William Forsyth met and married his wife June in 1955. After two years of military service in West Germany, Bill and June moved to Los Angeles, where Bill had grown up. After arriving, Bill started a rental car business, and the couple had two kids, Susan and Bill Jr. The business and other investments continued to grow, and in 1986 the Forsyths cashed in. Four years later, Bill and June retired to Maui, the Hawaiian island that their son called home. Bill was 61 at the time. June was 54.

Despite the romance of a new life, the transition was difficult for Bill Forsyth. Personal difficulties led to marital difficulties. Marriage counseling seemed to help, though, and by the next year there was a general sense that Bill was on the mend. Three years after the move to Hawaii, however, with Bill still feeling unsettled, a local psychiatrist prescribed Prozac. The psychiatrist, who had been seeing Bill since the previous year, did not believe Bill to be either seriously depressed or suicidal.

After his first day on the drug, Bill was feeling as you might expect if you've read Peter Kramer's Listening to Prozac – he was "better than well." The next day, however, he felt horrible, and for the first time put himself under hospital care. Ten days later, Bill felt well enough to leave the hospital, but was still taking Prozac. Everyone seemed to agree that he was doing better, and the family scheduled a boat trip for the next day. When his parents failed to show up that afternoon, Bill Jr. went to their home, where he found both his parents lying dead in a pool of blood. Eleven days after starting on Prozac, Bill Forsyth had taken a serrated knife from the kitchen and stabbed his wife 15 times. He had then taken the knife, fixed it to a chair, and impaled himself on it.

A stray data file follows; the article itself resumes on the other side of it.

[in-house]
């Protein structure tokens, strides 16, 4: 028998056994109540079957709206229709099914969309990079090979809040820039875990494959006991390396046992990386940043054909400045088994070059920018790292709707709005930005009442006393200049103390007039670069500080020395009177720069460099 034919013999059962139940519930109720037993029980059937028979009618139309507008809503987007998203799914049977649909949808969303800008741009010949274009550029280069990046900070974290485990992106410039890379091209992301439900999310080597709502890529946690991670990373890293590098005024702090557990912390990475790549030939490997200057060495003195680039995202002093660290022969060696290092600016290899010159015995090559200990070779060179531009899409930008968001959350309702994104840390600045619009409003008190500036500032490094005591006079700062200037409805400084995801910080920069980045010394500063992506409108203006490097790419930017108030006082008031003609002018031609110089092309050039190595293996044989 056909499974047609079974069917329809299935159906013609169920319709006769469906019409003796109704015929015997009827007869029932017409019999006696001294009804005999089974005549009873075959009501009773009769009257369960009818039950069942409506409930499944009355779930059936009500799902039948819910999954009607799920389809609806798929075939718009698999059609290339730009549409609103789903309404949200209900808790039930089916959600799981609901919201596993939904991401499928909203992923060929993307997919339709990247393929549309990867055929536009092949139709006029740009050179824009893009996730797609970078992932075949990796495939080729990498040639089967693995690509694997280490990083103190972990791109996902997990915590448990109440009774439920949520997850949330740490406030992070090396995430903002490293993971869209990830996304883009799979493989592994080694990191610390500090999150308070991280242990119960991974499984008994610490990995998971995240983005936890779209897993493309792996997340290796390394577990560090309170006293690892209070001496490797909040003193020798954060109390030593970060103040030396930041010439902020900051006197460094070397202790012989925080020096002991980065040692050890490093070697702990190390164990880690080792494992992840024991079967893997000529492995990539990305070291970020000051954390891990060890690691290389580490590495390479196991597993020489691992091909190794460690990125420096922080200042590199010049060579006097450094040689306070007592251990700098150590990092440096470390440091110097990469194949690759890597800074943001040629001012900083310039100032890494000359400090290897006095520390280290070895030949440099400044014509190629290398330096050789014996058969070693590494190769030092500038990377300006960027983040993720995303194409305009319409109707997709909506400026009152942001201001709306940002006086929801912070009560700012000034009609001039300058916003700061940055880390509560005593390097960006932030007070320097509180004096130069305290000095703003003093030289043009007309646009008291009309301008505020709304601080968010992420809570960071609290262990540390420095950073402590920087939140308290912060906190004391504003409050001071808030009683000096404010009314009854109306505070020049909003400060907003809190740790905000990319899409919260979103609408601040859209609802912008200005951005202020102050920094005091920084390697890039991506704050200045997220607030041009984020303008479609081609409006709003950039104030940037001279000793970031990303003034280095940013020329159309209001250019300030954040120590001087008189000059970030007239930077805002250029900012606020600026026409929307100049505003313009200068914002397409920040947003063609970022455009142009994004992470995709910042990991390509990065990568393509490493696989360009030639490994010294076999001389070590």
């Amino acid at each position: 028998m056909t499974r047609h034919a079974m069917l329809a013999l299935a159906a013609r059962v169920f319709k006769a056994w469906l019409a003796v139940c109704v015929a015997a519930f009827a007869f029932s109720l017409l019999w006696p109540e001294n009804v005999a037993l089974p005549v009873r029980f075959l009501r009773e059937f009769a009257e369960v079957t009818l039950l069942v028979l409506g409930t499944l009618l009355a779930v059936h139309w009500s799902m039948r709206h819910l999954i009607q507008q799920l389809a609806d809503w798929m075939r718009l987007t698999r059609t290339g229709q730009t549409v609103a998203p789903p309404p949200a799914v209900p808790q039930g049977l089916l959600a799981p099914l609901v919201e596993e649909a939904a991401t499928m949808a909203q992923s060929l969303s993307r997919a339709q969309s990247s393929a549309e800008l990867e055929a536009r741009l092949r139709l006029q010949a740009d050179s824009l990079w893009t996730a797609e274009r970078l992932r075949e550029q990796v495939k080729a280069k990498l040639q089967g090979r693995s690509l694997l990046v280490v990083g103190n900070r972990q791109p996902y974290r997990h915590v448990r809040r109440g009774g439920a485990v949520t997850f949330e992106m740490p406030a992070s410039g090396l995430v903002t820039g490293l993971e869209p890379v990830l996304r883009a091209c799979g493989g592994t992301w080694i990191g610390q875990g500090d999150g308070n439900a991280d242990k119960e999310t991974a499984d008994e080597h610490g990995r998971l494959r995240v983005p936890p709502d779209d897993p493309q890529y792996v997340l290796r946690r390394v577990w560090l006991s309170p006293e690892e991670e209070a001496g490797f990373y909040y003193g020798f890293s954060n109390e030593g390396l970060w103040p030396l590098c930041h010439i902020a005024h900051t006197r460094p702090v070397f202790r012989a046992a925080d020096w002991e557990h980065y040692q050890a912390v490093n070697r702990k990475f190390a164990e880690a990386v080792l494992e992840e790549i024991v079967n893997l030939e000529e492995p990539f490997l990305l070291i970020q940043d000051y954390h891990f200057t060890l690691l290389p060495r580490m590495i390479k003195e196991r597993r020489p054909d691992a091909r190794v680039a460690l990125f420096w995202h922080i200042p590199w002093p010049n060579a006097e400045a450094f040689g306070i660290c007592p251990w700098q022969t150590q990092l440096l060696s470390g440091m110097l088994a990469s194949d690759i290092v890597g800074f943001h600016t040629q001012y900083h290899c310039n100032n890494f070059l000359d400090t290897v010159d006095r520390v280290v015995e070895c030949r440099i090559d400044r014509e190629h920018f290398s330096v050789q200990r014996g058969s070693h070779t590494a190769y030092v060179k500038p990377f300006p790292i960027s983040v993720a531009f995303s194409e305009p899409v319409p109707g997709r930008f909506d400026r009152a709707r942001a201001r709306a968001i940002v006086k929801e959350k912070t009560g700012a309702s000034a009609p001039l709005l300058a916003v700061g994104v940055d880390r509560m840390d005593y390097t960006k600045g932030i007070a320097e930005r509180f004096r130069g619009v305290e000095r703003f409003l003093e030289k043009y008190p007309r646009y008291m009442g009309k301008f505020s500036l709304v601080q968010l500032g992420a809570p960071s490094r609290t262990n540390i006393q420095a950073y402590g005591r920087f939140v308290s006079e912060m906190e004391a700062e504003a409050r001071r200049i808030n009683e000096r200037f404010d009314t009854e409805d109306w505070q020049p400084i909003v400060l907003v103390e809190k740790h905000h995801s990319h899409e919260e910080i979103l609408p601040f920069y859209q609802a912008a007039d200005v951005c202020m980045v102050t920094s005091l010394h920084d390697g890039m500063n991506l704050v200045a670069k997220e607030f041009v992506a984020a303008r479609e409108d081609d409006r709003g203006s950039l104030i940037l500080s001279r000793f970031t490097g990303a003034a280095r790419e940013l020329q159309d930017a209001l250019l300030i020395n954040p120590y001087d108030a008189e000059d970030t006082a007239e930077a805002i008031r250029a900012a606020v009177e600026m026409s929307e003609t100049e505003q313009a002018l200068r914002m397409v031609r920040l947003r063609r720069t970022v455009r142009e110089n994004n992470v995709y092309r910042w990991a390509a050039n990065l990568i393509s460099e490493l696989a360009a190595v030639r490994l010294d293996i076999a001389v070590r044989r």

Depressed people sometimes do desperate things. Yet these were senseless acts that were simply unimaginable to those who knew Bill Forsyth. For his two grown children, the only possible explanation was the drug. They decided to sue.

The Forsyth case was not the first wrongful death suit to be brought against Eli Lilly. By the fall of 1994, a year after the Forsyth murder-suicide, there were already 160 cases filed against Lilly, linking Prozac to homicides, suicides, and other violence. Many of these cases were dismissed; others ended with cash settlements. But Lilly had not lost a Prozac case, and was determined to keep it that way. By the mid-1990s, Prozac sales were worth $2 billion per year, or about a third of all Lilly's income.

In March 1999, with Susan and Bill Jr. refusing to settle, the Forsyth case finally made it to trial in United States District Court in Honolulu. "I know that with all their power and money I don't have much of a chance," said Susan at the time, "but I feel like I have to try." With David Healy serving as an expert witness, the Forsyth's lawyers went on to argue that the Prozac family of drugs can produce a kind of psychological hijacking – a bizarre and nightmarish syndrome marked by suicidal thoughts, extreme agitation, emotional blunting, and a craving for death. They also argued that the company knew of these risks and, instead of warning doctors to look out for them, worked vigilantly to sweep them under the rug.